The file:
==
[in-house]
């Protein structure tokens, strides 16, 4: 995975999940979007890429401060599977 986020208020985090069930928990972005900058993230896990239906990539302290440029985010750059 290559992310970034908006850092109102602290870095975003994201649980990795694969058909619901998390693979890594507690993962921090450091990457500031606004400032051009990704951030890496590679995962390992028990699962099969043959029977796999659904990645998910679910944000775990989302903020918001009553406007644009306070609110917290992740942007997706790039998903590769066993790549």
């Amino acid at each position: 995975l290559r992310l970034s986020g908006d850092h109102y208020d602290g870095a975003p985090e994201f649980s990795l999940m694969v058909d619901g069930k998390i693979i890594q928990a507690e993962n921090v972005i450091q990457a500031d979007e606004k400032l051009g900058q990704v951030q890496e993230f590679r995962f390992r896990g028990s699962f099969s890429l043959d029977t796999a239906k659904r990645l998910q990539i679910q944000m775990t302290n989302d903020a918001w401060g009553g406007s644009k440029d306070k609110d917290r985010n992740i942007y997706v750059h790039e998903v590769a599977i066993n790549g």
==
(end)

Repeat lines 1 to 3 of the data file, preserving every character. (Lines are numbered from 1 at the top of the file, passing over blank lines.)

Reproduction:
[in-house]
């Protein structure tokens, strides 16, 4: 995975999940979007890429401060599977 986020208020985090069930928990972005900058993230896990239906990539302290440029985010750059 290559992310970034908006850092109102602290870095975003994201649980990795694969058909619901998390693979890594507690993962921090450091990457500031606004400032051009990704951030890496590679995962390992028990699962099969043959029977796999659904990645998910679910944000775990989302903020918001009553406007644009306070609110917290992740942007997706790039998903590769066993790549």
């Amino acid at each position: 995975l290559r992310l970034s986020g908006d850092h109102y208020d602290g870095a975003p985090e994201f649980s990795l999940m694969v058909d619901g069930k998390i693979i890594q928990a507690e993962n921090v972005i450091q990457a500031d979007e606004k400032l051009g900058q990704v951030q890496e993230f590679r995962f390992r896990g028990s699962f099969s890429l043959d029977t796999a239906k659904r990645l998910q990539i679910q944000m775990t302290n989302d903020a918001w401060g009553g406007s644009k440029d306070k609110d917290r985010n992740i942007y997706v750059h790039e998903v590769a599977i066993n790549g």